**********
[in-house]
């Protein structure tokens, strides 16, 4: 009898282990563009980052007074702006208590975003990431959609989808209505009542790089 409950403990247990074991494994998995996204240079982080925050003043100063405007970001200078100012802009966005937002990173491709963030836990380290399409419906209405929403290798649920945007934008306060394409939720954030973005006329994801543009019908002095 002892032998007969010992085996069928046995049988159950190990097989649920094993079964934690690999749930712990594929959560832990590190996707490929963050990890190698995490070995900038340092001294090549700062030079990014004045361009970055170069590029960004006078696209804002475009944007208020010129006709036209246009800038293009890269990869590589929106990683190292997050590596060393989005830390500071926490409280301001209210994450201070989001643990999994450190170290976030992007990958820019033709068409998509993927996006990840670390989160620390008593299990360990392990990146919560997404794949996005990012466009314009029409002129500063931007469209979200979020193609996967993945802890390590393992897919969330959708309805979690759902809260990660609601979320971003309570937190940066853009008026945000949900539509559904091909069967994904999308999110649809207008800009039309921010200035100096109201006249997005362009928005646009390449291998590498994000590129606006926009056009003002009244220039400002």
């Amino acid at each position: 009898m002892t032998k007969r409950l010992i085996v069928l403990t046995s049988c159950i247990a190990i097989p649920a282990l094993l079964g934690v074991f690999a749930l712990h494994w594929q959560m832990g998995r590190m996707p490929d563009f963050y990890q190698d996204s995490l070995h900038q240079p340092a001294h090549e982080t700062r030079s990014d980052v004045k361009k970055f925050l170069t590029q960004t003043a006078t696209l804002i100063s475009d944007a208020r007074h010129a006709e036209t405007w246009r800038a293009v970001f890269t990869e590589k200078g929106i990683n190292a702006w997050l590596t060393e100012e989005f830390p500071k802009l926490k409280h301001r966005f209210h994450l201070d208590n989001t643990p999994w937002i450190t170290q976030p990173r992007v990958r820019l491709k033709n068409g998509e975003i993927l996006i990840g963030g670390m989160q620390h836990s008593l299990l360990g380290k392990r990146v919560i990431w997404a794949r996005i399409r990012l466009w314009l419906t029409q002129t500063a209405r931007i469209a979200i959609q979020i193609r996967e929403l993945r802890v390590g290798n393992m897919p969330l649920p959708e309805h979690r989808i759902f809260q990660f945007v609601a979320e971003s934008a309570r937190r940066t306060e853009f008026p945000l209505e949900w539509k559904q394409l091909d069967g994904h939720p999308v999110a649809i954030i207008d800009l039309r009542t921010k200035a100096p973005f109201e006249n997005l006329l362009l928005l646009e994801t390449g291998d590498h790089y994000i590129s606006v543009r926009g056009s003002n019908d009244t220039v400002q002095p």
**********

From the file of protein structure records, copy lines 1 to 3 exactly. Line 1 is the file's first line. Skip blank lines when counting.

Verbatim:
[in-house]
């Protein structure tokens, strides 16, 4: 009898282990563009980052007074702006208590975003990431959609989808209505009542790089 409950403990247990074991494994998995996204240079982080925050003043100063405007970001200078100012802009966005937002990173491709963030836990380290399409419906209405929403290798649920945007934008306060394409939720954030973005006329994801543009019908002095 002892032998007969010992085996069928046995049988159950190990097989649920094993079964934690690999749930712990594929959560832990590190996707490929963050990890190698995490070995900038340092001294090549700062030079990014004045361009970055170069590029960004006078696209804002475009944007208020010129006709036209246009800038293009890269990869590589929106990683190292997050590596060393989005830390500071926490409280301001209210994450201070989001643990999994450190170290976030992007990958820019033709068409998509993927996006990840670390989160620390008593299990360990392990990146919560997404794949996005990012466009314009029409002129500063931007469209979200979020193609996967993945802890390590393992897919969330959708309805979690759902809260990660609601979320971003309570937190940066853009008026945000949900539509559904091909069967994904999308999110649809207008800009039309921010200035100096109201006249997005362009928005646009390449291998590498994000590129606006926009056009003002009244220039400002």
């Amino acid at each position: 009898m002892t032998k007969r409950l010992i085996v069928l403990t046995s049988c159950i247990a190990i097989p649920a282990l094993l079964g934690v074991f690999a749930l712990h494994w594929q959560m832990g998995r590190m996707p490929d563009f963050y990890q190698d996204s995490l070995h900038q240079p340092a001294h090549e982080t700062r030079s990014d980052v004045k361009k970055f925050l170069t590029q960004t003043a006078t696209l804002i100063s475009d944007a208020r007074h010129a006709e036209t405007w246009r800038a293009v970001f890269t990869e590589k200078g929106i990683n190292a702006w997050l590596t060393e100012e989005f830390p500071k802009l926490k409280h301001r966005f209210h994450l201070d208590n989001t643990p999994w937002i450190t170290q976030p990173r992007v990958r820019l491709k033709n068409g998509e975003i993927l996006i990840g963030g670390m989160q620390h836990s008593l299990l360990g380290k392990r990146v919560i990431w997404a794949r996005i399409r990012l466009w314009l419906t029409q002129t500063a209405r931007i469209a979200i959609q979020i193609r996967e929403l993945r802890v390590g290798n393992m897919p969330l649920p959708e309805h979690r989808i759902f809260q990660f945007v609601a979320e971003s934008a309570r937190r940066t306060e853009f008026p945000l209505e949900w539509k559904q394409l091909d069967g994904h939720p999308v999110a649809i954030i207008d800009l039309r009542t921010k200035a100096p973005f109201e006249n997005l006329l362009l928005l646009e994801t390449g291998d590498h790089y994000i590129s606006v543009r926009g056009s003002n019908d009244t220039v400002q002095p």